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  • A view from an occasional Mountain Biker
  • Premier Icon lunge
    Full Member

    I used to ride an MTB lots, like 2 or 3 times per weeks lots, had done for 20 years. But in truth, those days are in the past, I ride road a lot I run a lot and I reckon I get off road maybe once a year, it’s been this way for at least 5 or 7 years, perhaps more if I’m honest. I always ride somewhere I can hire a bike as I sold my last MTB some time ago.

    Today was one of those occasional rides. I took myself off to Cannock and hired a bike, a Trek Rosco hardtail, and had a couple of hours around The Dog and The Monkey. I did thi a couple of years ago too and hired a Yeti SB6. And it was bloody lovely, not quite enough to make me want to buy an MTB again, but enough that I left with a smile on my face.

    I also left me with a few questions and observations that I thought I’d share with the group.

    MTB’s are so good now. The bike I hired was relatively basic but the geometry, great brakes and snappy sifting make even a basic hardtail great to ride. 1x, whilst not my cup of tea on the road, is awesome on an MTB.

    Modern tyres are amazing. The bike had 2.7″‘s I think and they grip incredibly. Took me a while to see how much you can push them, but the bike felt so planted both up and down.

    SRAM shifters are inferior to Shimano. For no other reason than the way the levers are positioned means that one is always either to close or a reach to get to. Shimano, with the ability to change with your index finger, if so much better.

    I now understand eBikes. They’re not for me, but I now get them. I love climbs on the roads and love a technical climb off road, the lung burning and the fitness aspect are a huge part of the enjoyment of riding. But, the fire road climbs at Cannock and indeed most other trail centres are dull and I can see why an eBike to get them over with quickly makes sense. Maybe trail centre designers just need to make the climbs more interesting, some of the descents would have been great fun going the other way.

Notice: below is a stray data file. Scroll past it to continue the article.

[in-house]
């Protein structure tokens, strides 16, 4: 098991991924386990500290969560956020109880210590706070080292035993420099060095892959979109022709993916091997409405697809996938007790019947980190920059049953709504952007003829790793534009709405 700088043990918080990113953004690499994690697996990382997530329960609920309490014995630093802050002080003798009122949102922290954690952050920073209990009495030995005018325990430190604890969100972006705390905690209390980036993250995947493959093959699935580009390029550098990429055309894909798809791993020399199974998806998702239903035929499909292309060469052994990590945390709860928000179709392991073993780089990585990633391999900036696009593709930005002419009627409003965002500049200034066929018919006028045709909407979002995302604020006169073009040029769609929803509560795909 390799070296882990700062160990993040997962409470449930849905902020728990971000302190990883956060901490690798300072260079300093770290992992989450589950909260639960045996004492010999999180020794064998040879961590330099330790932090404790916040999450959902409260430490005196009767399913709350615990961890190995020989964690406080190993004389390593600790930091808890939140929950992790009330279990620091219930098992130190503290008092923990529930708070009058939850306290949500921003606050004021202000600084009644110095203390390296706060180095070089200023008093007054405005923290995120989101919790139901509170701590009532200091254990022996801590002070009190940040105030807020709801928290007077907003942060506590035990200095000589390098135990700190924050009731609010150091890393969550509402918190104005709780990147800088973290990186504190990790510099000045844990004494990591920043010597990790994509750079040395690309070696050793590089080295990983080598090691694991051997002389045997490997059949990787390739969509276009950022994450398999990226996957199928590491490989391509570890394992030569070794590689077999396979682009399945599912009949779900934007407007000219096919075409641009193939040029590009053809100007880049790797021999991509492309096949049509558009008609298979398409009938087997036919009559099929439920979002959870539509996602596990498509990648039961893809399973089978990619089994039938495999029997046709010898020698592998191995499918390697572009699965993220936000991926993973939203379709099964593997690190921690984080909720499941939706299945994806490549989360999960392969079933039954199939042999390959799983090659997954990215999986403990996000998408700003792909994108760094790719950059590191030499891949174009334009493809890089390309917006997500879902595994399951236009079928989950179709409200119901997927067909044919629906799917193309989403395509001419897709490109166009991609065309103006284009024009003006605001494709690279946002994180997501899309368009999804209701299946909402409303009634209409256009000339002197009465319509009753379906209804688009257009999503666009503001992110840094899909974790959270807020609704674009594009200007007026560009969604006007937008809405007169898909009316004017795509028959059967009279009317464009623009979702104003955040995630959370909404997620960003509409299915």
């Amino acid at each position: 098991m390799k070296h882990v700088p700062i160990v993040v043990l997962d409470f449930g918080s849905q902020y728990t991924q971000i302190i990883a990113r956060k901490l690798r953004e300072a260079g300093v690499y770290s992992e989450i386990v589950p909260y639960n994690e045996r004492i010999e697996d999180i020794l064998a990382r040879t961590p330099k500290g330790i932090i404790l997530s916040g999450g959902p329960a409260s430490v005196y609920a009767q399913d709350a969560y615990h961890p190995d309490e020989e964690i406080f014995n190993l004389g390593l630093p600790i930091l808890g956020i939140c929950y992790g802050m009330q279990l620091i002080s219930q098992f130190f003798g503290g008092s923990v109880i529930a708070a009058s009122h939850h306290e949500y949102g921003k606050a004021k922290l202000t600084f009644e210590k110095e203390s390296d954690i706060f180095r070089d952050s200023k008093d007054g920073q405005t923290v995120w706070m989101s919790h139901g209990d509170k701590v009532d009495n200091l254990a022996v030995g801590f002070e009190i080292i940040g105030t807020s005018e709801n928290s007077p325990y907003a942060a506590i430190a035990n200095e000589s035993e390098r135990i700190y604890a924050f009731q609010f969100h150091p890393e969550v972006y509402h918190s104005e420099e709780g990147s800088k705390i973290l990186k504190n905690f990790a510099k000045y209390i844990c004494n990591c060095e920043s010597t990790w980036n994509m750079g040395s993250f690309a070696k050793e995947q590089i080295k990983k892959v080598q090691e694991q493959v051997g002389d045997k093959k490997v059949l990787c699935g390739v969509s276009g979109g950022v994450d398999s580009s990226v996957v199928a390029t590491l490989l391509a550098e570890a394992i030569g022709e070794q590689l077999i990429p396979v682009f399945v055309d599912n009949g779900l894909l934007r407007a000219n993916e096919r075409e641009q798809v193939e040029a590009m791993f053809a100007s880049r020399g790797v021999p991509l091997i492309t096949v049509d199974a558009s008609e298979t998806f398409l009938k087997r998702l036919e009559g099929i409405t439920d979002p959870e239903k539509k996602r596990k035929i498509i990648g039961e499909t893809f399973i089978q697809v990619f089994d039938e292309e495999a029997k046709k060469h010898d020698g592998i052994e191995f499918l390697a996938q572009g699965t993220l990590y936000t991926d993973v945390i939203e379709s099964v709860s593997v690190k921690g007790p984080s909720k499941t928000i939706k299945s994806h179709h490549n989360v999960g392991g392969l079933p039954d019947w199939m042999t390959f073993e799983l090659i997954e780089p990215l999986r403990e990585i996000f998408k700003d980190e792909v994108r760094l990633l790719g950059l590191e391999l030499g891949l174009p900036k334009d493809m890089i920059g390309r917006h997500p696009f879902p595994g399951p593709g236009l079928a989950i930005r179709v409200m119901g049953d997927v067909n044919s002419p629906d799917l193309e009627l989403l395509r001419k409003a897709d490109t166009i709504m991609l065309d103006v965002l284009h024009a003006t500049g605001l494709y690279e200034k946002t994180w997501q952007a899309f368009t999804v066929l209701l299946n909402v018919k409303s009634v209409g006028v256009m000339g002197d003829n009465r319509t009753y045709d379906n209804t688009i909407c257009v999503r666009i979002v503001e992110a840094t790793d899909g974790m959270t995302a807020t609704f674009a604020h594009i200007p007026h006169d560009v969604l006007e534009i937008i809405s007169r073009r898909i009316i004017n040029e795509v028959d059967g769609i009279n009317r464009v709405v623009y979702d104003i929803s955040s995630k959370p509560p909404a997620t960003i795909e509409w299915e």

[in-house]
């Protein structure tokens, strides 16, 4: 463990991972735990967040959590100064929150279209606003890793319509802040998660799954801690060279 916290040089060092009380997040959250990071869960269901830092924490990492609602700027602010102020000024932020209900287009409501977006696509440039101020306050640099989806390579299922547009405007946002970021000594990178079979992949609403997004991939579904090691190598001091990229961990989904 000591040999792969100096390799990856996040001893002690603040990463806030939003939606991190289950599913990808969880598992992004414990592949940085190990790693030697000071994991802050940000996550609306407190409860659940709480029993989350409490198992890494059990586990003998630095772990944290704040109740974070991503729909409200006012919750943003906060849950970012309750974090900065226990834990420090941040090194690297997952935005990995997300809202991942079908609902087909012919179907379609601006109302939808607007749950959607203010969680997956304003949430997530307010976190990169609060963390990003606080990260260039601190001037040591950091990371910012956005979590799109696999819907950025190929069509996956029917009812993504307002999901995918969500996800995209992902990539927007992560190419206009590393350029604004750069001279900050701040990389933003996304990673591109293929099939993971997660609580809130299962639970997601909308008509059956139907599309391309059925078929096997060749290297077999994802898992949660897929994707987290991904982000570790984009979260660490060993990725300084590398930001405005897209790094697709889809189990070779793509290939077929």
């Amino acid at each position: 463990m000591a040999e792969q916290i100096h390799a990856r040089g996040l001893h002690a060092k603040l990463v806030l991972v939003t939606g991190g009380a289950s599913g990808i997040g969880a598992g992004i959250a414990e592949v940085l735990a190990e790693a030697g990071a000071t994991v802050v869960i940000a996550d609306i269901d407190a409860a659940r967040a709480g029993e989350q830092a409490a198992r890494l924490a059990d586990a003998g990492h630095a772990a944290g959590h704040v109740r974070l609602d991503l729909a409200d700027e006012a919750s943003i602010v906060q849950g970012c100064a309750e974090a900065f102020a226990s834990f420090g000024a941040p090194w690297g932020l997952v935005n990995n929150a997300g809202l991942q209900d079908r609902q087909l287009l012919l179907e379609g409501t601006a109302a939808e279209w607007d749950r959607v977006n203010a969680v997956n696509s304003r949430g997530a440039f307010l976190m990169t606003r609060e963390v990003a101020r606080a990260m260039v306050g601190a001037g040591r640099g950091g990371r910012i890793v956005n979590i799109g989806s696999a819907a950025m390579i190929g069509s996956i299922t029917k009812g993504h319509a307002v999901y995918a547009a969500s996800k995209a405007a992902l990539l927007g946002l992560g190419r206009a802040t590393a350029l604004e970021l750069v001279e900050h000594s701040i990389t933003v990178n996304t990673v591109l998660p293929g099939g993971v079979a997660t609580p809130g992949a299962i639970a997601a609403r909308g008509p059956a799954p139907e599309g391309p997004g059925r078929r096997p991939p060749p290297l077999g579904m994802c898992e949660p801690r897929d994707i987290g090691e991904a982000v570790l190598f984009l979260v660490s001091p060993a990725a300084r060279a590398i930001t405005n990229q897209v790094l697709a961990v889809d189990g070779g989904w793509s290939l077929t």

MTBers seem to stop a lot. Every climb and at the end of each section people were stopped. Not even places with a good view, just at the end of some singletrack. I found it really odd, if I’ve got 2 hours to ride then I want to be pedaling for all of those 2 hours.

    MTBers also seem to take a lot of stuff. I got round in just over 90 mins and so just took a bottle and my phone, but people who were doing the same route had huge bags of “stuff” with them.

    Dropper posts. Yeah, I still don’t get the hype for them. Yes, it was quite useful to get the saddle out of the way on some hills but it made little or no difference on the time I forgot it was there. I was just left a big indifferent on there. and to add context, I’m not a downhill God, but according to Strava I was in the top 20% of times on most of the descents, so wasn’t hanging around.

    Baggy clothes, why? It flaps on the downhills, it’s overly warm on the ups, I just don’t see how it’s better than Lycra.

    And finally, shaved legs shed mud better than hairy legs, maybe MTB riders need to get their razor out, much easier to clean up before getting in the car to go home!

    Anyway, it was great to be out on the trails again, maybe I need to get out more.

    Throw your insults below.

    Premier Icon cultsdave
    Free Member

    Agreed up until your dropper posts bit. Droppers are ace would forgo rear suspension over a dropper now.
    Baggy clothes, while you have a point, it’s just not the fashion. Knee pads and lycra for example looks really silly. Baggy clothes offer a bit more protection and pockets to put stuff in.
    Shaved legs, can’t be arsed shaving my face very often let alone legs, have done it before, just not worth the hassle.

    Premier Icon intheborders
    Free Member

    MTBers also seem to take a lot of stuff. I got round in just over 90 mins and so just took a bottle and my phone, but people who were doing the same route had huge bags of “stuff” with them.

    Obviously you like an occasional long walk, they don’t.

    Premier Icon tthew
    Full Member

    Stopping a lot – I think MTBers in groups tend to ride with a wider range of ability than roadies, so stop more for their mates to catch up and take a breather. You’d not have seen the smash round in 90 mins other riders because they’re going the same direction and speed as you!